Why a dentist? The lactation consultant told us dentists are at the forefront of developing effective ways to treat oral ties because they see the ongoing problems ties can cause in older children and adults. Speech pathologists are also strong advocates for better treatment because they also see the adverse results.

Most doctors pooh-pooh the idea of correcting ties in infancy, even though it’s such a simple procedure. A friend of my daughter’s, whose child has a lip tie, was actually told by the pediatrician not to worry, that the child would one day fall down and rip the tie. This is a solution?

I’m moving so far from food today just to alert you — anyone who is pregnant, or has a baby, or knows someone who does — that this problem exists and that it’s very easy to fix. But don’t rely on hospital nurses or pediatricians to point the way.

And now on to food — a nice recipe for a lazy Sunday morning or even a weekday supper.

I got the recipe from Annabel Cohen, who used it in her column in the Detroit Jewish News.

spiced pecan wafflesIngredients:

2 cups flour
4 tsp. baking power
1 tsp. ground cinnamon
½ tsp. ground nutmeg
½ tsp. ground cloves
¼ tsp. salt
1 cup chopped pecans
2 eggs
1¾ cup milk or orange juice
½ cup melted butter
1 Tbs. brown sugar
1 tsp. vanilla extract

Directions:

Heat a waffle iron.

Combine dry ingredients – flour through pecans – in a large bowl bowl and whisk well. Set aside. Combine remaining ingredients in a medium bowl and whisk well. Pour the wet mixture into the dry ingredients and stir till combined.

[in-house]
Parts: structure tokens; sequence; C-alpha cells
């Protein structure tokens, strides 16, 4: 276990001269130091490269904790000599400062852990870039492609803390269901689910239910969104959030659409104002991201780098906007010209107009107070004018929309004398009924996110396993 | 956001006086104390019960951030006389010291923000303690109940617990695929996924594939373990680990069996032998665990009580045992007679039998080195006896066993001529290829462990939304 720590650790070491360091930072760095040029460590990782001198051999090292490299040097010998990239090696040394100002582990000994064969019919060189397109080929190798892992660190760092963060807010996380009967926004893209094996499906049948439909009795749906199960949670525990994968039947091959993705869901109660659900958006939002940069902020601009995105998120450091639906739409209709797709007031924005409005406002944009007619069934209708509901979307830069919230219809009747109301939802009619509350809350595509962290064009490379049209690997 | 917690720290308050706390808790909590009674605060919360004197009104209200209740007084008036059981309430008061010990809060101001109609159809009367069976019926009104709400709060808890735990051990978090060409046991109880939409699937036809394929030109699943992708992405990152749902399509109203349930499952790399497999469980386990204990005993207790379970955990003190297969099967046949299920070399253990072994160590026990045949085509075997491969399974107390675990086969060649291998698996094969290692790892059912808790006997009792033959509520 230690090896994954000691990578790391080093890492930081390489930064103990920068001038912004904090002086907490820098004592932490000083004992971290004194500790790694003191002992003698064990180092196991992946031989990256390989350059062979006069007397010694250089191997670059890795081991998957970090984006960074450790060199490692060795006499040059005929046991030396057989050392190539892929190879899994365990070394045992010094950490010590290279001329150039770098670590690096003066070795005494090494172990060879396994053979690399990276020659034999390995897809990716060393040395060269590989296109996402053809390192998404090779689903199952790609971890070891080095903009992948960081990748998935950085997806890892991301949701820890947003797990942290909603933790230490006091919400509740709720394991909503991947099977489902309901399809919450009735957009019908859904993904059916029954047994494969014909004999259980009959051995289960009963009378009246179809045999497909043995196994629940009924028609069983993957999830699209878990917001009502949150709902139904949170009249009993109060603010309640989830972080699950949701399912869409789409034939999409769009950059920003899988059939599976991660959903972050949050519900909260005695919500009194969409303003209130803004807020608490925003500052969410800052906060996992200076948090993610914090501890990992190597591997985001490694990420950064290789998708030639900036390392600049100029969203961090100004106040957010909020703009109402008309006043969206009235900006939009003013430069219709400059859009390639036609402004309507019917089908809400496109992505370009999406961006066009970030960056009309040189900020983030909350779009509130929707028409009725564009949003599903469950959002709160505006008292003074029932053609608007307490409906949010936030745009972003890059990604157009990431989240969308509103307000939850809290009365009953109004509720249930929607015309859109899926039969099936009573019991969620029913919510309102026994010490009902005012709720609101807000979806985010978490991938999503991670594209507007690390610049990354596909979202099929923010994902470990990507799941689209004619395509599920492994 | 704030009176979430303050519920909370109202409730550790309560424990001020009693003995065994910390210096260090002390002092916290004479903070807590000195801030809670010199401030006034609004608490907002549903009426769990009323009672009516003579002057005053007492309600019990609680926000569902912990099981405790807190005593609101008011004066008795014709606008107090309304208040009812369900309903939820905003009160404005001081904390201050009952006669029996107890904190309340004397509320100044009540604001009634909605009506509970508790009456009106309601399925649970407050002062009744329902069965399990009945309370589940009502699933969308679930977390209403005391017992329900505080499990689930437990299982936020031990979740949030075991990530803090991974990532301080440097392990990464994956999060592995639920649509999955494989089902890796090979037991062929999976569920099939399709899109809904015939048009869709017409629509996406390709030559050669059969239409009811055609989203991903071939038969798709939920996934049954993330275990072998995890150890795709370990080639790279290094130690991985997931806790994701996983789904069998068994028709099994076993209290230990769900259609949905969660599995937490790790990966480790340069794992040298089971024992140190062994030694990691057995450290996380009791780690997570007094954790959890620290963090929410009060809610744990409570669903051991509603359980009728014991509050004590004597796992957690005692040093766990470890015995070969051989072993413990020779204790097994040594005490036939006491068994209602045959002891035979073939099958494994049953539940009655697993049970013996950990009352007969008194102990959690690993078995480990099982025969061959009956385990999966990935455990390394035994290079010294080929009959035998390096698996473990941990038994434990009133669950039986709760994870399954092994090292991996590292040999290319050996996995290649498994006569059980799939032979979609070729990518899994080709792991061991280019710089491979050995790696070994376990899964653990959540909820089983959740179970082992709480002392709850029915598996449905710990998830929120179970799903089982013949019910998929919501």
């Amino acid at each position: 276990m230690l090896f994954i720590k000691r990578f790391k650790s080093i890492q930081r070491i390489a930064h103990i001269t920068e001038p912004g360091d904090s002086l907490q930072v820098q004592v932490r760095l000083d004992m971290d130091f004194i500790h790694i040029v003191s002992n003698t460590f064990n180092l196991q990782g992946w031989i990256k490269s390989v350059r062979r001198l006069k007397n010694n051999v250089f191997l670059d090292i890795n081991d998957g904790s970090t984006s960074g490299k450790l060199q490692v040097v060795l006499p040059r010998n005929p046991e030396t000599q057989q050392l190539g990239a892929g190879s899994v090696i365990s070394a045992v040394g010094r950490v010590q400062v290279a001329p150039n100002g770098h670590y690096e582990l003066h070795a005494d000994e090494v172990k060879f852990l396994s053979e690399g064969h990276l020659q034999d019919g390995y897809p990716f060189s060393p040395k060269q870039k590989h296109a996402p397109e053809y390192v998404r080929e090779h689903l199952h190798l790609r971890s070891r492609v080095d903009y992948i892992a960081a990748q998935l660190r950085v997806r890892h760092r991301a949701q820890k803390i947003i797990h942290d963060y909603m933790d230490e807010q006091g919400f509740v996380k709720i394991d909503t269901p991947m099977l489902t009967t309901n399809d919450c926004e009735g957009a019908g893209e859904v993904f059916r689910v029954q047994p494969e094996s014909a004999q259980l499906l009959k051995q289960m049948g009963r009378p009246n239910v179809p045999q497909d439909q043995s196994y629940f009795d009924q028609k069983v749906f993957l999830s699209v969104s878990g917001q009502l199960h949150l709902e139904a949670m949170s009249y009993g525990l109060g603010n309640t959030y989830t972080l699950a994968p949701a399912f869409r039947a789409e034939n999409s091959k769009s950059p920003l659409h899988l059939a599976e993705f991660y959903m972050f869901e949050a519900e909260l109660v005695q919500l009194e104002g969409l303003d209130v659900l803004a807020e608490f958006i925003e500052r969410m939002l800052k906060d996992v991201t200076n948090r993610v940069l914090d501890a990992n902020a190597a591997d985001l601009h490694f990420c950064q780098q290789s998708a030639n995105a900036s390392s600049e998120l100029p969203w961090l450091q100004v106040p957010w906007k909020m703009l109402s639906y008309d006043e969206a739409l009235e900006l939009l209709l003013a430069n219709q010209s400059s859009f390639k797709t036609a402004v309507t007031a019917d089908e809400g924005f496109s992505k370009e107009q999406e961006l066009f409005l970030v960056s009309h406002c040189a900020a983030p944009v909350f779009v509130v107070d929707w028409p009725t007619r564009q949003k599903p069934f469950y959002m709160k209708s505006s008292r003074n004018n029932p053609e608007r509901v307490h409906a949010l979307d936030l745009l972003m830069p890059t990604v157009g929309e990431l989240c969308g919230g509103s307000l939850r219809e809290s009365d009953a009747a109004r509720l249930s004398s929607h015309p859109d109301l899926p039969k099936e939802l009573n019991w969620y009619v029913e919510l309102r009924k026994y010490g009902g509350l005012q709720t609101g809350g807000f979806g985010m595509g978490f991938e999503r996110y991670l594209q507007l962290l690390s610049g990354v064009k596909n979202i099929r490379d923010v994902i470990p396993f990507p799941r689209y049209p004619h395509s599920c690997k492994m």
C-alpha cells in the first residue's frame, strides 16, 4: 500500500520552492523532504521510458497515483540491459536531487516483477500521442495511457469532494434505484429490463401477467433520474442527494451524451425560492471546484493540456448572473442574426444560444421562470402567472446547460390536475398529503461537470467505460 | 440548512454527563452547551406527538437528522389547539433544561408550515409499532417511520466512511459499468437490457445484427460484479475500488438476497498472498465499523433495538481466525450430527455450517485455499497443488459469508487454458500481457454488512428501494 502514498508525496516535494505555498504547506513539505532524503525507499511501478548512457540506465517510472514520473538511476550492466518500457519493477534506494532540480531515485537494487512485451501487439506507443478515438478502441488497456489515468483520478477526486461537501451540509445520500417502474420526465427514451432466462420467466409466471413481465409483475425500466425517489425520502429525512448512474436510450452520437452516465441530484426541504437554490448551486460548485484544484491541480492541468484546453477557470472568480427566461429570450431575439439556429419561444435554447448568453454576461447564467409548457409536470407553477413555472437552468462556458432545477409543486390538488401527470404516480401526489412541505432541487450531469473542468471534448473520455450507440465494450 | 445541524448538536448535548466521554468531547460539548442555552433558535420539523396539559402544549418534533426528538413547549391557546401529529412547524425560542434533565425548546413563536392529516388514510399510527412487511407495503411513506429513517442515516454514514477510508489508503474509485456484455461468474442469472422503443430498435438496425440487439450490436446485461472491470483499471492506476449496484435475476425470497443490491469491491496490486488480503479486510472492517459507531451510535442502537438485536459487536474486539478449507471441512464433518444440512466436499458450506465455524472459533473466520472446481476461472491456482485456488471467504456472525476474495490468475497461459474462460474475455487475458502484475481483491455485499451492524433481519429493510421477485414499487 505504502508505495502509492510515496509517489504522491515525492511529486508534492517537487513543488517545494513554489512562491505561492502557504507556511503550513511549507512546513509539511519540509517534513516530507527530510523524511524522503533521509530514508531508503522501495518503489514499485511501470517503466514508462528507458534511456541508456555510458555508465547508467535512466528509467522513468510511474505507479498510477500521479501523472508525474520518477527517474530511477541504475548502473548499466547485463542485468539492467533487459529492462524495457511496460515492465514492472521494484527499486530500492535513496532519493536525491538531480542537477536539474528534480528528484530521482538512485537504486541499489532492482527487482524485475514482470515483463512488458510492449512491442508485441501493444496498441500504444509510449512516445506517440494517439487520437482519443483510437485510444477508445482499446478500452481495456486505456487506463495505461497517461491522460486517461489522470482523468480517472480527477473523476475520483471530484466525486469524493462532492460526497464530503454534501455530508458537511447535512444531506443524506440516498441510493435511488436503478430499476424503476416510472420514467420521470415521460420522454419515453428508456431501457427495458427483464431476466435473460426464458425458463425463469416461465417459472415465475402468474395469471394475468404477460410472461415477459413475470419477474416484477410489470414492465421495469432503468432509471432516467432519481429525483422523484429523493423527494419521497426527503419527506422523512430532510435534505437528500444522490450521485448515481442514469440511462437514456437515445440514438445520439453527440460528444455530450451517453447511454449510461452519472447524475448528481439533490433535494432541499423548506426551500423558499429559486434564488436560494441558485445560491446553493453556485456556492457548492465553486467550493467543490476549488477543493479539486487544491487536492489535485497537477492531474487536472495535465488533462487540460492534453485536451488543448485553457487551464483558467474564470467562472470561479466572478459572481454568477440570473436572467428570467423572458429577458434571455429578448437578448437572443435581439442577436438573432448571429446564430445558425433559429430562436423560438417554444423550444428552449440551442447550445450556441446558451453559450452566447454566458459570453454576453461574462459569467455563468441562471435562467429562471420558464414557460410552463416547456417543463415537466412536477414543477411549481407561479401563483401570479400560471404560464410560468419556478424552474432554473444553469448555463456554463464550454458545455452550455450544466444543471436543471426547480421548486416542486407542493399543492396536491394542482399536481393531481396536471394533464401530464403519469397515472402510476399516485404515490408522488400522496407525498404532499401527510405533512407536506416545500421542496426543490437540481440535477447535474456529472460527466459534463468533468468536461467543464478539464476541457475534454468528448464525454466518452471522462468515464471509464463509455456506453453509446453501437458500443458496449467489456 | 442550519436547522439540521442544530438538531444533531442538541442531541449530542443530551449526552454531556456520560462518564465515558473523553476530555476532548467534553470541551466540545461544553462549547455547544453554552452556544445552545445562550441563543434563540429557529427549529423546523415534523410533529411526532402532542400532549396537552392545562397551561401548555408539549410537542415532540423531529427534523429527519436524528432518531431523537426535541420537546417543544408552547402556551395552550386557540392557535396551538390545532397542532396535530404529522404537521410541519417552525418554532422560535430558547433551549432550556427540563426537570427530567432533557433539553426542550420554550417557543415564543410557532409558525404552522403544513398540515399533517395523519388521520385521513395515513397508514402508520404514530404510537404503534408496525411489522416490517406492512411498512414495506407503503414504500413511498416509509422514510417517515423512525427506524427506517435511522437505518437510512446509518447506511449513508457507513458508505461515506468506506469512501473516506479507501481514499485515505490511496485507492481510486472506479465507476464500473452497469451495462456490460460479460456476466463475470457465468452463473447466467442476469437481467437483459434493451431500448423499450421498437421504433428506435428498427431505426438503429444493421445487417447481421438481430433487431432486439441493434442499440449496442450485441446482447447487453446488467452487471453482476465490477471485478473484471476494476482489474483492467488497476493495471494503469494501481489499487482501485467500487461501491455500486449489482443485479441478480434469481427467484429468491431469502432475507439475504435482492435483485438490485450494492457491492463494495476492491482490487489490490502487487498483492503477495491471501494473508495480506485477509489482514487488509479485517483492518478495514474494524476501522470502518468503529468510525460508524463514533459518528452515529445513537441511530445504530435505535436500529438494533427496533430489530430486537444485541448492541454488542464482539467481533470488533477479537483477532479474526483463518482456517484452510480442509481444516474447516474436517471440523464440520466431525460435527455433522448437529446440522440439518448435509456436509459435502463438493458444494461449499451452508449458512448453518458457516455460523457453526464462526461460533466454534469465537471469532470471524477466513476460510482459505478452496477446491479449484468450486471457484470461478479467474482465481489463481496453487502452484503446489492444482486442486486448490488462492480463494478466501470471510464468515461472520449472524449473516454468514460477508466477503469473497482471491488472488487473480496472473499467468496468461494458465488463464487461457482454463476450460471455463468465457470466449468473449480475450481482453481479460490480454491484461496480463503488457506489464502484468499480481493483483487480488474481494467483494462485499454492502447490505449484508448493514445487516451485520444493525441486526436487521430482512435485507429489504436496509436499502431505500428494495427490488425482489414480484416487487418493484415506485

Spoon the batter into the waffle iron and bake until brown.

Serve with real maple syrup.

Serves 6

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Citrus Coconut Bundt Cake

27 Jan

coconut citrus cake

Here’s a very nice cake recipe from Annabel Cohen that was recently printed in the Detroit Jewish News. I was hosting a brunch and had some aging coconut in my pantry, so this seemed an ideal choice.

The cake has a lot of flavor but is not-too-coconutty and not-too-citrusy. It has a fairly dense and moist texture. I made it without the glaze and it wasn’t too sweet. It would be very nice for brunch or dessert. There’s no milk or butter involved so if you’re kosher you can serve it with a meat meal.

Ingredients:

2½ cups flour
1½ cups sugar
1 cup finely shredded sweetened coconut
1 tsp. baking powder
2 tsp. baking soda
½ tsp. salt
1 cup coconut milk
½ cup vegetable oil
2 eggs
1 tsp. lemon extract
1 cup orange juice
2 tsp. grated orange zest
2 tsp. graded lemon zest

Orange Glaze:

2 cups confectioner’s sugar